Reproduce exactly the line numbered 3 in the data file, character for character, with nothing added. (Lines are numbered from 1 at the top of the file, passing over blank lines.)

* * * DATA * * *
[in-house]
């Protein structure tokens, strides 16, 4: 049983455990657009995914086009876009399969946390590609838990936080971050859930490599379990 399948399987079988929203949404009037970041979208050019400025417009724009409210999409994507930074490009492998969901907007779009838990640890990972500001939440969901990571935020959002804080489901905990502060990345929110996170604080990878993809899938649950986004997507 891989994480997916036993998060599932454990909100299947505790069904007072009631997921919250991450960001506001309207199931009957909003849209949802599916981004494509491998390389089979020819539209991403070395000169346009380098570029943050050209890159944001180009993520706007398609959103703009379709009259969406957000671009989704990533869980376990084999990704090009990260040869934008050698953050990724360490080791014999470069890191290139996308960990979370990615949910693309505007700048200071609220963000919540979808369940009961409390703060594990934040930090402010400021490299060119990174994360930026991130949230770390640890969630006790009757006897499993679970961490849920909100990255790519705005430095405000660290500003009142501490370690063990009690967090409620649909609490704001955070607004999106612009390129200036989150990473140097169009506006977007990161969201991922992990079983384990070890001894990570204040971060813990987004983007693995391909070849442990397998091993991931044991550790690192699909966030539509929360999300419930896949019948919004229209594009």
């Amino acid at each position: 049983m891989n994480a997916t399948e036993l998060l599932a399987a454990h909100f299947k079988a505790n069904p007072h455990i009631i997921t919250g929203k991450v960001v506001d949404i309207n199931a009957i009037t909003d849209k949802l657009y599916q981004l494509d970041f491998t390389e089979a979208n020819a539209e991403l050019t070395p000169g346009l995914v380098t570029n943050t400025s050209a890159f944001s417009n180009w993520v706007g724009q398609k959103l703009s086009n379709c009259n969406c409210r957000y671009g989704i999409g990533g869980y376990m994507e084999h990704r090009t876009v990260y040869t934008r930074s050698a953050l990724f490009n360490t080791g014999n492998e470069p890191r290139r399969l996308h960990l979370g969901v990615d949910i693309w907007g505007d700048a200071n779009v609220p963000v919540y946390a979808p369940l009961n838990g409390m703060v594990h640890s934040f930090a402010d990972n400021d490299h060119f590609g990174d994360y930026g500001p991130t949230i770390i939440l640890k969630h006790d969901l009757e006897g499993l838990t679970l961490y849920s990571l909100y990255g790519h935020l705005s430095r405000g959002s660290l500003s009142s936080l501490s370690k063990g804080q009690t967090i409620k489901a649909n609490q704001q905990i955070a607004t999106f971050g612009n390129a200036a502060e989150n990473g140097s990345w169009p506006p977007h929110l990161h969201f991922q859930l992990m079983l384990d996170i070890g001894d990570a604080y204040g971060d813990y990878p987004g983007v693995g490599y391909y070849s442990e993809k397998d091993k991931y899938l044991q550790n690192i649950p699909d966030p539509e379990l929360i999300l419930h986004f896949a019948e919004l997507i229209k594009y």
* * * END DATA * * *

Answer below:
């Amino acid at each position: 049983m891989n994480a997916t399948e036993l998060l599932a399987a454990h909100f299947k079988a505790n069904p007072h455990i009631i997921t919250g929203k991450v960001v506001d949404i309207n199931a009957i009037t909003d849209k949802l657009y599916q981004l494509d970041f491998t390389e089979a979208n020819a539209e991403l050019t070395p000169g346009l995914v380098t570029n943050t400025s050209a890159f944001s417009n180009w993520v706007g724009q398609k959103l703009s086009n379709c009259n969406c409210r957000y671009g989704i999409g990533g869980y376990m994507e084999h990704r090009t876009v990260y040869t934008r930074s050698a953050l990724f490009n360490t080791g014999n492998e470069p890191r290139r399969l996308h960990l979370g969901v990615d949910i693309w907007g505007d700048a200071n779009v609220p963000v919540y946390a979808p369940l009961n838990g409390m703060v594990h640890s934040f930090a402010d990972n400021d490299h060119f590609g990174d994360y930026g500001p991130t949230i770390i939440l640890k969630h006790d969901l009757e006897g499993l838990t679970l961490y849920s990571l909100y990255g790519h935020l705005s430095r405000g959002s660290l500003s009142s936080l501490s370690k063990g804080q009690t967090i409620k489901a649909n609490q704001q905990i955070a607004t999106f971050g612009n390129a200036a502060e989150n990473g140097s990345w169009p506006p977007h929110l990161h969201f991922q859930l992990m079983l384990d996170i070890g001894d990570a604080y204040g971060d813990y990878p987004g983007v693995g490599y391909y070849s442990e993809k397998d091993k991931y899938l044991q550790n690192i649950p699909d966030p539509e379990l929360i999300l419930h986004f896949a019948e919004l997507i229209k594009y």